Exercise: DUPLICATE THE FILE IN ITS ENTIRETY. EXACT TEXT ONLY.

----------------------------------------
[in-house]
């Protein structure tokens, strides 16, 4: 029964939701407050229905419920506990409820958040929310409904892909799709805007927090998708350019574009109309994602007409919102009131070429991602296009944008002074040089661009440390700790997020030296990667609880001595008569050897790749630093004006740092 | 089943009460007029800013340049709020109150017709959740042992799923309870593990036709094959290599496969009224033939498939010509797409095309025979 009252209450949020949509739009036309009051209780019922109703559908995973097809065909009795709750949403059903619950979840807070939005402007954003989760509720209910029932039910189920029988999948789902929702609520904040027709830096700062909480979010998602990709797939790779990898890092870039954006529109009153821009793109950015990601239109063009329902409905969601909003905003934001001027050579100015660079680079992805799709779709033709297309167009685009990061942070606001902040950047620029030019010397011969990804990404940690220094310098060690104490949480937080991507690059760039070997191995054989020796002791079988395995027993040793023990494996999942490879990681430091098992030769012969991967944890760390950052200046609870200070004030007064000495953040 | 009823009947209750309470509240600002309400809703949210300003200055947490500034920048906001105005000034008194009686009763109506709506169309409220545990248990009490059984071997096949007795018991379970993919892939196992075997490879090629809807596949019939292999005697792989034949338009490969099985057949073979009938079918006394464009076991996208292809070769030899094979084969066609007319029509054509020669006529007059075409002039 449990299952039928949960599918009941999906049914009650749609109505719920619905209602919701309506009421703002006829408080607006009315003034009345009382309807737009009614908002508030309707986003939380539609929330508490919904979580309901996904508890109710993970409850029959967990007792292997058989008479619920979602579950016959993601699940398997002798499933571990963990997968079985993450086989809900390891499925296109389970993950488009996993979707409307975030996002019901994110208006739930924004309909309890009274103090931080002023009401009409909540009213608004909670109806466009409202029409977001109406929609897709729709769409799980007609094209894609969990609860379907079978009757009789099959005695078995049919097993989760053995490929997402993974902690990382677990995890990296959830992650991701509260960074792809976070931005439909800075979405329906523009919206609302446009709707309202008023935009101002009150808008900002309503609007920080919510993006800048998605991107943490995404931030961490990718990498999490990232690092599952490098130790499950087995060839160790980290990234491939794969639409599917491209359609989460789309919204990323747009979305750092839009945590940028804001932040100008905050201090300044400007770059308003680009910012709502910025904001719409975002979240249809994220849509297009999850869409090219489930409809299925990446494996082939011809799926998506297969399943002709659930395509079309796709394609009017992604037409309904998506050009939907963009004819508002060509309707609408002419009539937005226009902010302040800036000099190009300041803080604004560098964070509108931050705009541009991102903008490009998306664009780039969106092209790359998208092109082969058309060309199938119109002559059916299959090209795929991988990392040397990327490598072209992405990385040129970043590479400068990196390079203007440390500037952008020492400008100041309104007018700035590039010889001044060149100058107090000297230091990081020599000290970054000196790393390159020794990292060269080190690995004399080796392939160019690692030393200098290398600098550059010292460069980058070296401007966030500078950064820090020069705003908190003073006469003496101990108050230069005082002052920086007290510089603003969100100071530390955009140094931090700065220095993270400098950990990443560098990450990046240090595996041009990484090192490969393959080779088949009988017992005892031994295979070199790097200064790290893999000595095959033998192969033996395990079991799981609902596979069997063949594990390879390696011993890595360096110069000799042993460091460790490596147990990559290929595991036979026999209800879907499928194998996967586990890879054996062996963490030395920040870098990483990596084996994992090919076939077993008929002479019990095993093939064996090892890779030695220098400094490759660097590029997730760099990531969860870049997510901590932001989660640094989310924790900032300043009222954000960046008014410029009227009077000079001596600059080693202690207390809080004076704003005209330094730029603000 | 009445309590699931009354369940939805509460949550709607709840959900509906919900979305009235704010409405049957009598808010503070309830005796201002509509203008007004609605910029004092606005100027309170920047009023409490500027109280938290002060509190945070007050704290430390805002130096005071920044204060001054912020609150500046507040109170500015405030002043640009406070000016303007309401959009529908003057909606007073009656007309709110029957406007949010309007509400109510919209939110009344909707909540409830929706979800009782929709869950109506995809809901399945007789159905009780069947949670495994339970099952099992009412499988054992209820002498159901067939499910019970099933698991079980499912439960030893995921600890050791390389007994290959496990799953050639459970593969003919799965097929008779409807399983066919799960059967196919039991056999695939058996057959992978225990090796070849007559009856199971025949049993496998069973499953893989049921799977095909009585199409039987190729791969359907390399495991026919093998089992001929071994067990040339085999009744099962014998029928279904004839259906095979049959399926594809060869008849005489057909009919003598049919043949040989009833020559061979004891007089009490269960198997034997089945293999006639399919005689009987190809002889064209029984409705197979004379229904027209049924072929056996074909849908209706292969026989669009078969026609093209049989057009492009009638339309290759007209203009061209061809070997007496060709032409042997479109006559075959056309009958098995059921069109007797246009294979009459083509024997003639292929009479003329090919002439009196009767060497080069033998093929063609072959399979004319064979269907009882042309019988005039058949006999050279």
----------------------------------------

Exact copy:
[in-house]
């Protein structure tokens, strides 16, 4: 029964939701407050229905419920506990409820958040929310409904892909799709805007927090998708350019574009109309994602007409919102009131070429991602296009944008002074040089661009440390700790997020030296990667609880001595008569050897790749630093004006740092 | 089943009460007029800013340049709020109150017709959740042992799923309870593990036709094959290599496969009224033939498939010509797409095309025979 009252209450949020949509739009036309009051209780019922109703559908995973097809065909009795709750949403059903619950979840807070939005402007954003989760509720209910029932039910189920029988999948789902929702609520904040027709830096700062909480979010998602990709797939790779990898890092870039954006529109009153821009793109950015990601239109063009329902409905969601909003905003934001001027050579100015660079680079992805799709779709033709297309167009685009990061942070606001902040950047620029030019010397011969990804990404940690220094310098060690104490949480937080991507690059760039070997191995054989020796002791079988395995027993040793023990494996999942490879990681430091098992030769012969991967944890760390950052200046609870200070004030007064000495953040 | 009823009947209750309470509240600002309400809703949210300003200055947490500034920048906001105005000034008194009686009763109506709506169309409220545990248990009490059984071997096949007795018991379970993919892939196992075997490879090629809807596949019939292999005697792989034949338009490969099985057949073979009938079918006394464009076991996208292809070769030899094979084969066609007319029509054509020669006529007059075409002039 449990299952039928949960599918009941999906049914009650749609109505719920619905209602919701309506009421703002006829408080607006009315003034009345009382309807737009009614908002508030309707986003939380539609929330508490919904979580309901996904508890109710993970409850029959967990007792292997058989008479619920979602579950016959993601699940398997002798499933571990963990997968079985993450086989809900390891499925296109389970993950488009996993979707409307975030996002019901994110208006739930924004309909309890009274103090931080002023009401009409909540009213608004909670109806466009409202029409977001109406929609897709729709769409799980007609094209894609969990609860379907079978009757009789099959005695078995049919097993989760053995490929997402993974902690990382677990995890990296959830992650991701509260960074792809976070931005439909800075979405329906523009919206609302446009709707309202008023935009101002009150808008900002309503609007920080919510993006800048998605991107943490995404931030961490990718990498999490990232690092599952490098130790499950087995060839160790980290990234491939794969639409599917491209359609989460789309919204990323747009979305750092839009945590940028804001932040100008905050201090300044400007770059308003680009910012709502910025904001719409975002979240249809994220849509297009999850869409090219489930409809299925990446494996082939011809799926998506297969399943002709659930395509079309796709394609009017992604037409309904998506050009939907963009004819508002060509309707609408002419009539937005226009902010302040800036000099190009300041803080604004560098964070509108931050705009541009991102903008490009998306664009780039969106092209790359998208092109082969058309060309199938119109002559059916299959090209795929991988990392040397990327490598072209992405990385040129970043590479400068990196390079203007440390500037952008020492400008100041309104007018700035590039010889001044060149100058107090000297230091990081020599000290970054000196790393390159020794990292060269080190690995004399080796392939160019690692030393200098290398600098550059010292460069980058070296401007966030500078950064820090020069705003908190003073006469003496101990108050230069005082002052920086007290510089603003969100100071530390955009140094931090700065220095993270400098950990990443560098990450990046240090595996041009990484090192490969393959080779088949009988017992005892031994295979070199790097200064790290893999000595095959033998192969033996395990079991799981609902596979069997063949594990390879390696011993890595360096110069000799042993460091460790490596147990990559290929595991036979026999209800879907499928194998996967586990890879054996062996963490030395920040870098990483990596084996994992090919076939077993008929002479019990095993093939064996090892890779030695220098400094490759660097590029997730760099990531969860870049997510901590932001989660640094989310924790900032300043009222954000960046008014410029009227009077000079001596600059080693202690207390809080004076704003005209330094730029603000 | 009445309590699931009354369940939805509460949550709607709840959900509906919900979305009235704010409405049957009598808010503070309830005796201002509509203008007004609605910029004092606005100027309170920047009023409490500027109280938290002060509190945070007050704290430390805002130096005071920044204060001054912020609150500046507040109170500015405030002043640009406070000016303007309401959009529908003057909606007073009656007309709110029957406007949010309007509400109510919209939110009344909707909540409830929706979800009782929709869950109506995809809901399945007789159905009780069947949670495994339970099952099992009412499988054992209820002498159901067939499910019970099933698991079980499912439960030893995921600890050791390389007994290959496990799953050639459970593969003919799965097929008779409807399983066919799960059967196919039991056999695939058996057959992978225990090796070849007559009856199971025949049993496998069973499953893989049921799977095909009585199409039987190729791969359907390399495991026919093998089992001929071994067990040339085999009744099962014998029928279904004839259906095979049959399926594809060869008849005489057909009919003598049919043949040989009833020559061979004891007089009490269960198997034997089945293999006639399919005689009987190809002889064209029984409705197979004379229904027209049924072929056996074909849908209706292969026989669009078969026609093209049989057009492009009638339309290759007209203009061209061809070997007496060709032409042997479109006559075959056309009958098995059921069109007797246009294979009459083509024997003639292929009479003329090919002439009196009767060497080069033998093929063609072959399979004319064979269907009882042309019988005039058949006999050279």